Talking with Genie Deez (BBA ’12) on the phone is like taking a call from the March wind — a bracing gust of sound and energy that covers a lot of ground.
Eugene “Genie Deez” Staples is one of the undergraduate alums featured in “The Jumping Photo” on page 48. At the time we talked, he was in LA in the midst of a commute. In between line drops and the noise of LA traffic, he chatted with enthusiasm about all of the wonderful projects he’s involved in as a film producer and how much he loves Notre Dame and a whole lot of other topics.
Until I asked what he did right after his graduation from Notre Dame.
Then a laugh. “I waited tables at Legends.”
Genie has no problem with working at a restaurant, but it wasn’t where he wanted to be. Newly graduated from a school he loved with big dreams that included winning an Emmy, he hadn’t planned for schlepping burgers to be the next step to a successful career as a film director and producer.
After six months of being served up an epic lesson in humility, Genie got his tail in gear and applied to graduate school at USC. His acceptance letter arrived via email during a lunch break.
Most of us have had a “Legends” moment that jolts us into considering the work we do and how much meaning it brings — or doesn’t — to our lives. This is not a new thought by any means, but it has become an increasingly popular topic in public discourse, especially since apparently robots are going to take all of our jobs.
To be sure, artificial intelligence (AI) is causing consequential disruptions in the jobs we do and will (or won’t) do. But there is a deeper discussion to be had at a level that relates to our humanness.
We need to work. Not just to put bacon in the pan, although that’s certainly important. But as humans, we have an existential need to contribute in meaningful ways.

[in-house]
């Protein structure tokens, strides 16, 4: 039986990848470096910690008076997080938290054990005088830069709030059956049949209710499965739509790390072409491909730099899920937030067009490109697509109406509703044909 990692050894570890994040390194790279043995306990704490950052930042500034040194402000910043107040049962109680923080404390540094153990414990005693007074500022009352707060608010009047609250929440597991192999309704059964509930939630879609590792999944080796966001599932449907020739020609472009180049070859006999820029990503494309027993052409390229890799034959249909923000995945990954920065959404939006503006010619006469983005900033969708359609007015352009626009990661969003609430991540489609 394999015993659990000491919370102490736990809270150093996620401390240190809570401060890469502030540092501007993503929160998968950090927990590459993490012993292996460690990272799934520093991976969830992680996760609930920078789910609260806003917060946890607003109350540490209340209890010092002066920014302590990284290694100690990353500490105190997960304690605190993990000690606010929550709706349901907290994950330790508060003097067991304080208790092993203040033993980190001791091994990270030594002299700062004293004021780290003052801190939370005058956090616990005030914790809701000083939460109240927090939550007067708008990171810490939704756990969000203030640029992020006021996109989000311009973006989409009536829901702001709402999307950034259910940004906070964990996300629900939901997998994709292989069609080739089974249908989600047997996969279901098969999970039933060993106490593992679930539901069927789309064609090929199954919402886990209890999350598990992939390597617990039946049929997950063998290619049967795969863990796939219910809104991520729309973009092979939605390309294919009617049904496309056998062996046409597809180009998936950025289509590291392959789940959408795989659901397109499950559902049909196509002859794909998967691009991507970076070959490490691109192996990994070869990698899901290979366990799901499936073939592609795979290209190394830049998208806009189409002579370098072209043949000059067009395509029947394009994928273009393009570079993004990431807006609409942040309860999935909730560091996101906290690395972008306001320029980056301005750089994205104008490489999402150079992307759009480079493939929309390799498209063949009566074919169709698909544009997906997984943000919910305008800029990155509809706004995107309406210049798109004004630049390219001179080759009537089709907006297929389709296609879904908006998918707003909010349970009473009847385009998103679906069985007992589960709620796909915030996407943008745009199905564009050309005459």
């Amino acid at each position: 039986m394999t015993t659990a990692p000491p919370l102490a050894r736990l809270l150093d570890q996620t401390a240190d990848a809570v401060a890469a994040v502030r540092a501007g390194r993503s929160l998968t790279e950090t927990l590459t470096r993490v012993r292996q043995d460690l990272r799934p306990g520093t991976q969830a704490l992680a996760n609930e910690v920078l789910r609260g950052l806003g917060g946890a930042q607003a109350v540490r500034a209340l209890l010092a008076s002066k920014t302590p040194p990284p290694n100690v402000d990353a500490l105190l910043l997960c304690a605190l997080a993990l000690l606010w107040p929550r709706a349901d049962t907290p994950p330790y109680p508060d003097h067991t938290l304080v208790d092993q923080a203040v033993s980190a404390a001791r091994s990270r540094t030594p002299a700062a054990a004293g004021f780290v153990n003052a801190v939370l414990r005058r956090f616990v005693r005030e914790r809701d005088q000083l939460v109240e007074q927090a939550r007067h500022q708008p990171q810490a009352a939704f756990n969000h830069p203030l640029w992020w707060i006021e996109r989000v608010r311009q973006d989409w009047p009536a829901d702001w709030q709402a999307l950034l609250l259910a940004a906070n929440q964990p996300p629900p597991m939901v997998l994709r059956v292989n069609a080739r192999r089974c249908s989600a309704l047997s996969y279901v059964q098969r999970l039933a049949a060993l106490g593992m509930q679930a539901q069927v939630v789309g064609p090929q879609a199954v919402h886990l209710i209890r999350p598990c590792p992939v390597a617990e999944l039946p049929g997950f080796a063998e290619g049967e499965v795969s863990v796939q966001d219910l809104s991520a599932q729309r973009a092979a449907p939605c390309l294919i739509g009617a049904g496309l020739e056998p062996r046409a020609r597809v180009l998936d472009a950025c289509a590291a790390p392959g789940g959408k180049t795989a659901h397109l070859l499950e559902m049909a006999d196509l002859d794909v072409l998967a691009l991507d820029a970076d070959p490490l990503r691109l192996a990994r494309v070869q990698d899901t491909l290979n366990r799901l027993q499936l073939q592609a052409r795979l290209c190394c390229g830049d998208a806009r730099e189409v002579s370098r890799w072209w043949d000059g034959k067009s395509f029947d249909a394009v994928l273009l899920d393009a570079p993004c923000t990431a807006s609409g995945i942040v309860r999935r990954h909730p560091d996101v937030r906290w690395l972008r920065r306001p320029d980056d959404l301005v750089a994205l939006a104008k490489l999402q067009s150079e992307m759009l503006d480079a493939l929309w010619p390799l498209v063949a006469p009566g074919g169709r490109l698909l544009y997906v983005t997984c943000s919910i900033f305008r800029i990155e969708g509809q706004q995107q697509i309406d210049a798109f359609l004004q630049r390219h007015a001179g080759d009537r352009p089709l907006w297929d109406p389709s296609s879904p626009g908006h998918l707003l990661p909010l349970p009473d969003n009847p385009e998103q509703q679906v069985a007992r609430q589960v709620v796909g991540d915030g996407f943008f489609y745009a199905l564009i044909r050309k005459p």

That’s the topic of our cover story, “Automation anxiety and the meaning of work,” which delves into the discussion of AI and automation and the potential impact on us as people. A complementary piece, “Teaching in the age of tech revolutions,” examines what this brave new world means for business schools and how our approach may need to change.
The latter story points out an interesting paradox: The more AI takes over the rote aspects of our jobs — the number crunching, spreadsheet analysis kind of tasks — the more need there is for us to develop our human skills — integrated problem solving, ethical decision making, passion, kindness, collaboration.
Perhaps the rise of automation will offer the chance of a new age — not of the computer as overlord, but one where individuals are better able to serve humanity with all of their divinely endowed talents and resources. Not even IBM’s Watson can top that.
Eugene “Genie Deez” Staples (BBA ’12) lives in LA where he’s pursuing his Ph.D. Read more on page 48 about where he’s landed since appearing in Mendoza’s infamous “jumping” photo his senior year at Notre Dame. His latest project is a podcast series called “Scripture Unearthed.” Photo by Natasha Zohra Banon